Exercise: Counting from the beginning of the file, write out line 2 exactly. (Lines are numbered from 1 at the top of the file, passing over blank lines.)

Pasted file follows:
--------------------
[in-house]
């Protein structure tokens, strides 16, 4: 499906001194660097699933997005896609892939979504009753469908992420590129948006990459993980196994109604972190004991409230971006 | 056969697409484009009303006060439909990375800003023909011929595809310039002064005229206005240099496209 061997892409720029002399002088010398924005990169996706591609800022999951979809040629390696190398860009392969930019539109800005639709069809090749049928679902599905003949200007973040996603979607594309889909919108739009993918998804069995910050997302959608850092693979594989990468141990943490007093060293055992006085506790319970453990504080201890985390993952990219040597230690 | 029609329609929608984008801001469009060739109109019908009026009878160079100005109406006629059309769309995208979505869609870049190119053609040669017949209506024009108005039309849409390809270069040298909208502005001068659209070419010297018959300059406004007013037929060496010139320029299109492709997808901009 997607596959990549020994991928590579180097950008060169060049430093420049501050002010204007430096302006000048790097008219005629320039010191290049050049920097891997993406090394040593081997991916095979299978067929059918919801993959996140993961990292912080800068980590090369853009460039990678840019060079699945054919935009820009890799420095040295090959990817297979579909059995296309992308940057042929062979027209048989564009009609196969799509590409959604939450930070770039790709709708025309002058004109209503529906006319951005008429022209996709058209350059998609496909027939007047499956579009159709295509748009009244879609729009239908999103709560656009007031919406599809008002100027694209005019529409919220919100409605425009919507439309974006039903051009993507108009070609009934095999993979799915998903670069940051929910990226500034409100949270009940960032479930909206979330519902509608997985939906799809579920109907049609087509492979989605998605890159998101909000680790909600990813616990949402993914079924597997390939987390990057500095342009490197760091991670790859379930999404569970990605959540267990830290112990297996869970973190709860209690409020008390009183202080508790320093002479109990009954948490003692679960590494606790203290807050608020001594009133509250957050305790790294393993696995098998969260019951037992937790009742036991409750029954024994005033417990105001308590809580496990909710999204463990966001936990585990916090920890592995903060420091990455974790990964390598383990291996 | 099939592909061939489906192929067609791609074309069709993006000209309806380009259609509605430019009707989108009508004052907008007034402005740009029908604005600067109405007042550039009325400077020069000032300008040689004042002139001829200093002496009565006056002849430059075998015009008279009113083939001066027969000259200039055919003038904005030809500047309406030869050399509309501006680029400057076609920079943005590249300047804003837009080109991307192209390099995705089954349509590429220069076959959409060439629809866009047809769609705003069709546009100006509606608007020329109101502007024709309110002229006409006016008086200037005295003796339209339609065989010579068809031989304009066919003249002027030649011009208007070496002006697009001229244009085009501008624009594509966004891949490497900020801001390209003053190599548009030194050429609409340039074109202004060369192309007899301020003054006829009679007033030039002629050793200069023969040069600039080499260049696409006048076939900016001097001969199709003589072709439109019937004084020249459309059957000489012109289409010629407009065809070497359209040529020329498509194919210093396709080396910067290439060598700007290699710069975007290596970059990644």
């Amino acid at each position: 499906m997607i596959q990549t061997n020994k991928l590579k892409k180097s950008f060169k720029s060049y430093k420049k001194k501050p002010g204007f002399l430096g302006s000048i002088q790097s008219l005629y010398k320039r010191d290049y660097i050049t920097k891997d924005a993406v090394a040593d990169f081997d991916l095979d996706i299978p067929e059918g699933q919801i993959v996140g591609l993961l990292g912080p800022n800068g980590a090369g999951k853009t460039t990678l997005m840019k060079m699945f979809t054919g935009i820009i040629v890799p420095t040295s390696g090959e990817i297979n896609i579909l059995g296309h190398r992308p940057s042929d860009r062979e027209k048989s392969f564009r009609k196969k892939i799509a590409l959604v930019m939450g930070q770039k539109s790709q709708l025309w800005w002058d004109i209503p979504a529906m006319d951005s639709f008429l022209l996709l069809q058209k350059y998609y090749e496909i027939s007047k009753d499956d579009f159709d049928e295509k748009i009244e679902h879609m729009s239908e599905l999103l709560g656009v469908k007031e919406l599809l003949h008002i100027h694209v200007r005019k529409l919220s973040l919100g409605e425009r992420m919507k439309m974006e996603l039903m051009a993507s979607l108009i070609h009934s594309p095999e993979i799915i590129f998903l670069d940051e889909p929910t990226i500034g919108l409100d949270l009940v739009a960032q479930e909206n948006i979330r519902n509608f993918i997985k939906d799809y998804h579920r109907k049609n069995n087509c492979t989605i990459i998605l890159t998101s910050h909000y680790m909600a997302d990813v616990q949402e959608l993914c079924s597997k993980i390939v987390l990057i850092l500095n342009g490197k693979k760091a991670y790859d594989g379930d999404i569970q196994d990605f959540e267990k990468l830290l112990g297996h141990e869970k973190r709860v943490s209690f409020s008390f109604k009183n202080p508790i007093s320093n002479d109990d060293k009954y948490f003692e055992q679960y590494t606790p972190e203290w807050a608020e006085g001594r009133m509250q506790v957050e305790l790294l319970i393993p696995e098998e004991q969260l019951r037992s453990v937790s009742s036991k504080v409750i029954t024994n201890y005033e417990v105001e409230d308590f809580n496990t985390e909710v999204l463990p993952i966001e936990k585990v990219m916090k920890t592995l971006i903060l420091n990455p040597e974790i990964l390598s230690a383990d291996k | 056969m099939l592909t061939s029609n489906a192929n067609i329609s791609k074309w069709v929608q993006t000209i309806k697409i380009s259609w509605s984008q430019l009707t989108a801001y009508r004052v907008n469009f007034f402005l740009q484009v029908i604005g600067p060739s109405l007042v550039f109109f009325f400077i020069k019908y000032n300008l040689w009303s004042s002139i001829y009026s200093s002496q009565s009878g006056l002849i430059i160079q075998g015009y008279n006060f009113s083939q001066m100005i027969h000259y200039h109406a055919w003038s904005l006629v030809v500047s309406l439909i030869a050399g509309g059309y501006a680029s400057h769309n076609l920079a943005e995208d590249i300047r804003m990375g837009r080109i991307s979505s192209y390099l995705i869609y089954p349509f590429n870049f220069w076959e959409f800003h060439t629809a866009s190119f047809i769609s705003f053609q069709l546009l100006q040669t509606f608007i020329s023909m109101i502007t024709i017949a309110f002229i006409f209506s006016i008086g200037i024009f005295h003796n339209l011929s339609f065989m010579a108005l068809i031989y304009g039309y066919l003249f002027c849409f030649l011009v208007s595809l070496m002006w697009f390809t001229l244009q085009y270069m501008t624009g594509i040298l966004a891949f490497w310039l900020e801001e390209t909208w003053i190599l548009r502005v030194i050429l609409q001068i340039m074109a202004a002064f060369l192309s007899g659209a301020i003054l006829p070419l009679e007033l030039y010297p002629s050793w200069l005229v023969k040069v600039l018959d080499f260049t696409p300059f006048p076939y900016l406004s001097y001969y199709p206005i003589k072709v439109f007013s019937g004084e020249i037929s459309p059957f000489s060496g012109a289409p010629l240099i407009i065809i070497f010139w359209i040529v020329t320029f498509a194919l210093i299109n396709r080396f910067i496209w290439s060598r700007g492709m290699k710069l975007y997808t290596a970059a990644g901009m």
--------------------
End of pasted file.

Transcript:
């Protein structure tokens, strides 16, 4: 499906001194660097699933997005896609892939979504009753469908992420590129948006990459993980196994109604972190004991409230971006 | 056969697409484009009303006060439909990375800003023909011929595809310039002064005229206005240099496209 061997892409720029002399002088010398924005990169996706591609800022999951979809040629390696190398860009392969930019539109800005639709069809090749049928679902599905003949200007973040996603979607594309889909919108739009993918998804069995910050997302959608850092693979594989990468141990943490007093060293055992006085506790319970453990504080201890985390993952990219040597230690 | 029609329609929608984008801001469009060739109109019908009026009878160079100005109406006629059309769309995208979505869609870049190119053609040669017949209506024009108005039309849409390809270069040298909208502005001068659209070419010297018959300059406004007013037929060496010139320029299109492709997808901009 997607596959990549020994991928590579180097950008060169060049430093420049501050002010204007430096302006000048790097008219005629320039010191290049050049920097891997993406090394040593081997991916095979299978067929059918919801993959996140993961990292912080800068980590090369853009460039990678840019060079699945054919935009820009890799420095040295090959990817297979579909059995296309992308940057042929062979027209048989564009009609196969799509590409959604939450930070770039790709709708025309002058004109209503529906006319951005008429022209996709058209350059998609496909027939007047499956579009159709295509748009009244879609729009239908999103709560656009007031919406599809008002100027694209005019529409919220919100409605425009919507439309974006039903051009993507108009070609009934095999993979799915998903670069940051929910990226500034409100949270009940960032479930909206979330519902509608997985939906799809579920109907049609087509492979989605998605890159998101909000680790909600990813616990949402993914079924597997390939987390990057500095342009490197760091991670790859379930999404569970990605959540267990830290112990297996869970973190709860209690409020008390009183202080508790320093002479109990009954948490003692679960590494606790203290807050608020001594009133509250957050305790790294393993696995098998969260019951037992937790009742036991409750029954024994005033417990105001308590809580496990909710999204463990966001936990585990916090920890592995903060420091990455974790990964390598383990291996 | 099939592909061939489906192929067609791609074309069709993006000209309806380009259609509605430019009707989108009508004052907008007034402005740009029908604005600067109405007042550039009325400077020069000032300008040689004042002139001829200093002496009565006056002849430059075998015009008279009113083939001066027969000259200039055919003038904005030809500047309406030869050399509309501006680029400057076609920079943005590249300047804003837009080109991307192209390099995705089954349509590429220069076959959409060439629809866009047809769609705003069709546009100006509606608007020329109101502007024709309110002229006409006016008086200037005295003796339209339609065989010579068809031989304009066919003249002027030649011009208007070496002006697009001229244009085009501008624009594509966004891949490497900020801001390209003053190599548009030194050429609409340039074109202004060369192309007899301020003054006829009679007033030039002629050793200069023969040069600039080499260049696409006048076939900016001097001969199709003589072709439109019937004084020249459309059957000489012109289409010629407009065809070497359209040529020329498509194919210093396709080396910067290439060598700007290699710069975007290596970059990644």